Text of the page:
Rouses Everyday - September & October - page 28

n a city known for its far-reaching culinary
culture, the Lucky Dog stands alone.
As a local workaday foodstuff, Lucky Dogs
aren’t up there with a well-made po-boy
or a platter of fresh-shucked oysters at
the neighborhood raw bar (and rarely are
Lucky Dogs eaten during daylight hours).
As a hot dog, they don’t garner the same
kind of national culinary street cred as their
counterparts in Chicago or Coney Island.
As a subject of literature, Lucky Dogs
are forever associated with the hilarious
but decidedly unsavory Ignatius J. Reilly,
the mysteriously loveable blowhard who
manned a fictionalized pushcart in John
Kennedy Toole’s
Confederacy of Dunces.
Since 1948, locals and tourists have looked
at the Lucky Dog as a riff on the fast-food
frankfurter and acknowledged it for what
it often is— a specialty snack tailored to a
certain set of late-night circumstance.
Part of that is the Lucky Dog’s natural
habitat — the French Quarter Neon Zone
(aka Bourbon Street). Add to that the fact
that they’re served from a weenie-shaped
pushcart, late at night to patrons who have
consumed two or three more drinks than
would be considered “wise” under “normal”
circumstances — a level of recreational
intoxication sometimes referred to as
“Lucky Dog Drunk.”
(Locals that are known to have their
share of long-running celebratory cocktail
sessions pride themselves as never reaching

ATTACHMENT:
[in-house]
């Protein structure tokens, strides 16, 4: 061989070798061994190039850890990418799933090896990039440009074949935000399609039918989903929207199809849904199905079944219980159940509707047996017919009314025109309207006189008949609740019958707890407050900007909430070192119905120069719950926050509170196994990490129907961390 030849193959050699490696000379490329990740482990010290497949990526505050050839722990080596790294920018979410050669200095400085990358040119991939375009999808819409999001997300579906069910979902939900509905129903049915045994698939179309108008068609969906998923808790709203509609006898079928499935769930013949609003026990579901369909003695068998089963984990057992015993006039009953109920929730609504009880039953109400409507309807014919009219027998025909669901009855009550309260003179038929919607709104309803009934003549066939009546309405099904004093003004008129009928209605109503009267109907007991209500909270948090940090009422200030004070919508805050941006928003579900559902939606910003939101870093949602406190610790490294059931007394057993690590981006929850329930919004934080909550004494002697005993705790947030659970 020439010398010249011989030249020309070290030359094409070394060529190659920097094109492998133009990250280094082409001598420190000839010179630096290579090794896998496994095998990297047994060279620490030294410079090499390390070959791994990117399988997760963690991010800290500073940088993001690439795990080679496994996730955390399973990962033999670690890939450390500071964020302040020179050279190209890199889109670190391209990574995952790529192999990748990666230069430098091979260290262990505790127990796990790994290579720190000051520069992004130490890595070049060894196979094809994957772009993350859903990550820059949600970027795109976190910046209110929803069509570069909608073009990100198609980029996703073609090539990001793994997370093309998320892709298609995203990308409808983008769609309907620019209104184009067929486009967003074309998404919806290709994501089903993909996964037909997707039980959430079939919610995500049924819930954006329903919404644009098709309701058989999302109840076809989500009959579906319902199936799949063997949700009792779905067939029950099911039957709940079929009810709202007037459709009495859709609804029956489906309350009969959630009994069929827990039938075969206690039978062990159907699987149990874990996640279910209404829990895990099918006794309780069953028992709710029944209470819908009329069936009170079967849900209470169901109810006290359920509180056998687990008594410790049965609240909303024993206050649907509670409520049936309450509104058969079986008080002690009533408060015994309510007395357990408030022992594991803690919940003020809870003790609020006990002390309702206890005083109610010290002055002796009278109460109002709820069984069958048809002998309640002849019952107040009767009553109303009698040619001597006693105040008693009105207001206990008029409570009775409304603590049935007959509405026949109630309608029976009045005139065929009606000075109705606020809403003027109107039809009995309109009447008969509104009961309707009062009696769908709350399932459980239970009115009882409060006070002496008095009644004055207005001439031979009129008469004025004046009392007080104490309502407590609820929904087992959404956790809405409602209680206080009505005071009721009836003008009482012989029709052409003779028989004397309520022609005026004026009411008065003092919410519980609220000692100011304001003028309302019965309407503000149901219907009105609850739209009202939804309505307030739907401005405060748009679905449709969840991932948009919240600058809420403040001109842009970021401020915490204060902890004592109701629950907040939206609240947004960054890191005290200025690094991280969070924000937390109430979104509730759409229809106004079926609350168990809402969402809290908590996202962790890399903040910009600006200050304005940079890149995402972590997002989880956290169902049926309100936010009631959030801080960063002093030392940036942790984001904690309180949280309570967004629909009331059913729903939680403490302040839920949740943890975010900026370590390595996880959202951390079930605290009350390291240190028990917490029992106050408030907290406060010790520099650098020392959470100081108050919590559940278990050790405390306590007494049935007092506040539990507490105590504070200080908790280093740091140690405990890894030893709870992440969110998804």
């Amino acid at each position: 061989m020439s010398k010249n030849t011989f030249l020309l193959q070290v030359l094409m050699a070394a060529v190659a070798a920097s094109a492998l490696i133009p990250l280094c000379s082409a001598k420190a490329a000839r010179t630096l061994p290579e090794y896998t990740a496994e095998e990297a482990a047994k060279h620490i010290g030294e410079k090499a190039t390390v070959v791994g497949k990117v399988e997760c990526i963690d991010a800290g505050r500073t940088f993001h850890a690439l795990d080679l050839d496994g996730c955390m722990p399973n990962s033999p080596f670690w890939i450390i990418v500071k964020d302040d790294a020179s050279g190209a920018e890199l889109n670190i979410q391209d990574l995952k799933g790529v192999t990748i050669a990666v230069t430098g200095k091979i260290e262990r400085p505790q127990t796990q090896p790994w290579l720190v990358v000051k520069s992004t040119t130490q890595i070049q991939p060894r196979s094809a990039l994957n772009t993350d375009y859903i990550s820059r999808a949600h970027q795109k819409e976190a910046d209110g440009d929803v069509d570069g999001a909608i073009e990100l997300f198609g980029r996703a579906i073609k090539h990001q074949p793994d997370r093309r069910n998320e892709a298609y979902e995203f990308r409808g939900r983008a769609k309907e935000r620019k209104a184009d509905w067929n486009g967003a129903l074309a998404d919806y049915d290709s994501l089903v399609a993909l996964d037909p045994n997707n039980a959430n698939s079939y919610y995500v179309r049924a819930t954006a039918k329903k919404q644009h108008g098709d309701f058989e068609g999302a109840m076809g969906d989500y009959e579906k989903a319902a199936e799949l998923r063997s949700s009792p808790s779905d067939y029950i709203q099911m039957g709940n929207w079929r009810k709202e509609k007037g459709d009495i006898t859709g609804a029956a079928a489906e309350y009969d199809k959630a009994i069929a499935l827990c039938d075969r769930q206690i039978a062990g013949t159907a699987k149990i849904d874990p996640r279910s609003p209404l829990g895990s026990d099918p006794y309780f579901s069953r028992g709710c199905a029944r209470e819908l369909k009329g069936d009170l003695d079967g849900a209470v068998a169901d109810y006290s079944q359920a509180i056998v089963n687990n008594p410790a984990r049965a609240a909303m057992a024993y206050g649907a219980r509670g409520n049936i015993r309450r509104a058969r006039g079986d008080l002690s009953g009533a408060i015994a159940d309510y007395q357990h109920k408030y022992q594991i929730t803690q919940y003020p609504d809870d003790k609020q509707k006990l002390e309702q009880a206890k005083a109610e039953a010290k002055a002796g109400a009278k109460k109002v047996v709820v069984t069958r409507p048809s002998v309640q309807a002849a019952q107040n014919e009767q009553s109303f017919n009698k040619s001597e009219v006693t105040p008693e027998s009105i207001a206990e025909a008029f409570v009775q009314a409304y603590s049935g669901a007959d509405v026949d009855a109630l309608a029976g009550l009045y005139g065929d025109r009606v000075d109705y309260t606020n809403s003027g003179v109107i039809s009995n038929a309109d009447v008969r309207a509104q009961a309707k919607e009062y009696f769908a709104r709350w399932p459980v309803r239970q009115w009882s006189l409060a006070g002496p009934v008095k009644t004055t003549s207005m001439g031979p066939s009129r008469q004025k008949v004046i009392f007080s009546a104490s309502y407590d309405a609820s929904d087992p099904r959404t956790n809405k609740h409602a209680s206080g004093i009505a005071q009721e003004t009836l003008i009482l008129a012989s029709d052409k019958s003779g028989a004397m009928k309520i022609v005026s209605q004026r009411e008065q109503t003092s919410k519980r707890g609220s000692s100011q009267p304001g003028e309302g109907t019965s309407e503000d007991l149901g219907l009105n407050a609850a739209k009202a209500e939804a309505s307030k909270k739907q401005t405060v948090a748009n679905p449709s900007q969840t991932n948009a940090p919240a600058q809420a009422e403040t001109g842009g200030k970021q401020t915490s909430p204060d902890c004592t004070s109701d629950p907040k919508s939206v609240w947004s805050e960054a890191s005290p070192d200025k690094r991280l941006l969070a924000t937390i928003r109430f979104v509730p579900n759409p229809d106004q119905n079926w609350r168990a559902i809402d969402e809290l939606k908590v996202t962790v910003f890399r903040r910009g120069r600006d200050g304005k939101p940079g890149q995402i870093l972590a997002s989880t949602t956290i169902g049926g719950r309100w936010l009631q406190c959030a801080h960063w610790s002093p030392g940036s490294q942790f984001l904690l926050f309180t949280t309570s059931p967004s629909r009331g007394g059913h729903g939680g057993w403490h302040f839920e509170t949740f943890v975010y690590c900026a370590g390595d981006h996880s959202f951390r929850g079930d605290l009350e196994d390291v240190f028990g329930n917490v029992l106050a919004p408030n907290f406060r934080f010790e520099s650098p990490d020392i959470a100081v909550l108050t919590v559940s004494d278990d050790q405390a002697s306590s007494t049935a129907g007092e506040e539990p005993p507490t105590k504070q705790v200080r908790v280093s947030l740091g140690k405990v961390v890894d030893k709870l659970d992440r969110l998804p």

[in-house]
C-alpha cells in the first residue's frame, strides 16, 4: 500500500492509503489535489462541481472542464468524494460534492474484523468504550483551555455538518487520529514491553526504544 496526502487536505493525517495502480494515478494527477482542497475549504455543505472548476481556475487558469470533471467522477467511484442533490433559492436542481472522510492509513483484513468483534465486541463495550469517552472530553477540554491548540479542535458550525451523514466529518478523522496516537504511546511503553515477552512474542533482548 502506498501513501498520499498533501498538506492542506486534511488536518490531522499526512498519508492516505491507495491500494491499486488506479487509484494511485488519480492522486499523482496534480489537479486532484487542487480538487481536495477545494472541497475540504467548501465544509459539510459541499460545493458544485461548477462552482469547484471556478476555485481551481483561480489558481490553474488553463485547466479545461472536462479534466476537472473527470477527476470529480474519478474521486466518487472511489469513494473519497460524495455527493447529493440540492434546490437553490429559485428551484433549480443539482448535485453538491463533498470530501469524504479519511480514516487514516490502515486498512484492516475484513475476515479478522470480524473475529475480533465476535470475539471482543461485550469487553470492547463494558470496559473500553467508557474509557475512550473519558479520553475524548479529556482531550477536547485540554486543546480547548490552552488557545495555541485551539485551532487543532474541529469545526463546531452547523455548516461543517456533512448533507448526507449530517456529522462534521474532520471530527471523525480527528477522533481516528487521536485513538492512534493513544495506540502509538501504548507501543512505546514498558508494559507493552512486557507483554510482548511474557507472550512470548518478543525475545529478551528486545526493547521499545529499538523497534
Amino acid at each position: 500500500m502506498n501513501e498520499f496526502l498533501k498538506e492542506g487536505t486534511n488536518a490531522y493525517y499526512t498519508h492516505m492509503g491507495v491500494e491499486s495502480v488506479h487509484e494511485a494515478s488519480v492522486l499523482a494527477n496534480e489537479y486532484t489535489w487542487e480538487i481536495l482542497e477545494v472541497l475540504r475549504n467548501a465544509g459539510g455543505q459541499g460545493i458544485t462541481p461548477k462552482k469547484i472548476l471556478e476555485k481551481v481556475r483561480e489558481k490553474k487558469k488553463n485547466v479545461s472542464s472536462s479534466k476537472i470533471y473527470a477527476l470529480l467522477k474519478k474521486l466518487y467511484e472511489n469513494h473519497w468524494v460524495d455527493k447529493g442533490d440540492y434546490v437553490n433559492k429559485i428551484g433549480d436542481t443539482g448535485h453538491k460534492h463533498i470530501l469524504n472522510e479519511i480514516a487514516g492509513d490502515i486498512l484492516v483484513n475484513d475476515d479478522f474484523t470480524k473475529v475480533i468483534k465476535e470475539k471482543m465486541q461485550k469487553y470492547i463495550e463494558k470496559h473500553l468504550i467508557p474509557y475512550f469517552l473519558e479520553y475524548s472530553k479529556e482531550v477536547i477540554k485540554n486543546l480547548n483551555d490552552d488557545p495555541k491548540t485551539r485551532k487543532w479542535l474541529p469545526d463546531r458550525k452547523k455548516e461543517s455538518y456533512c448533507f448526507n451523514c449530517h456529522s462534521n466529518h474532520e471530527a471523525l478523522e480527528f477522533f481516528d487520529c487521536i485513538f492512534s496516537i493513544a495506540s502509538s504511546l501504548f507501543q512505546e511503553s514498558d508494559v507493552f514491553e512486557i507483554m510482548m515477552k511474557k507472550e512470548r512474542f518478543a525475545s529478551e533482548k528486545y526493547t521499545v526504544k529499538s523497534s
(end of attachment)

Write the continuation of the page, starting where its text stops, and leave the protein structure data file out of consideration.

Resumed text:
Lucky Dog Drunk status.)
Traditionally, the Lucky Dog target
market are the same first-timers drawn in
by the neon-lit facades of Bourbon Street
barrooms, conventioneers lured by post-
conference oversized beer vats, and roaming
bachelorette parties fueled by forbidden
fruity frozen drinks. These are the folks
who can’t quite navigate the route to Rouses
Market on Royal Street before 1am or the
diner tables at the Clover Grill.
Like a lot of Bourbon Street specialties,
the appeal of the Lucky Dog breaks down
to equal parts well-lubricated impulse and
empty-gut biological imperative. If you
find yourself swilling fluorescent frozen
cocktails out of a plastic alien’s head
for nine consecutive hours, there might
just be a Lucky Dog in your future. If
you’ve got five bucks in your pocket and a
powerful need for “some food, ANY food,
RIGHT NOW,” then you’re in the prime
But now, folks who’d like to try their local
hot dog in more “controlled conditions” are
able to purchase Lucky Dogs in the meats
section of local Rouse’s markets. The hot
dogs ware available in packages of 5 and are
available exclusively at your local Rouses.
So if you’d like to taste how the French
Quarter standard fares after sizzling on
your backyard grill or a stovetop skillet,
now’s your chance. Top them with your own
special chili during a Saints-day tailgate or
add your own special condiments — odds
are you’ll be able to see a New Orleans
classic in a whole new (day)light.
Ge�ing Lucky
Pableaux Johnson
The Talbot Family, owners of Lucky Dog, with one of their iconic pushcarts.
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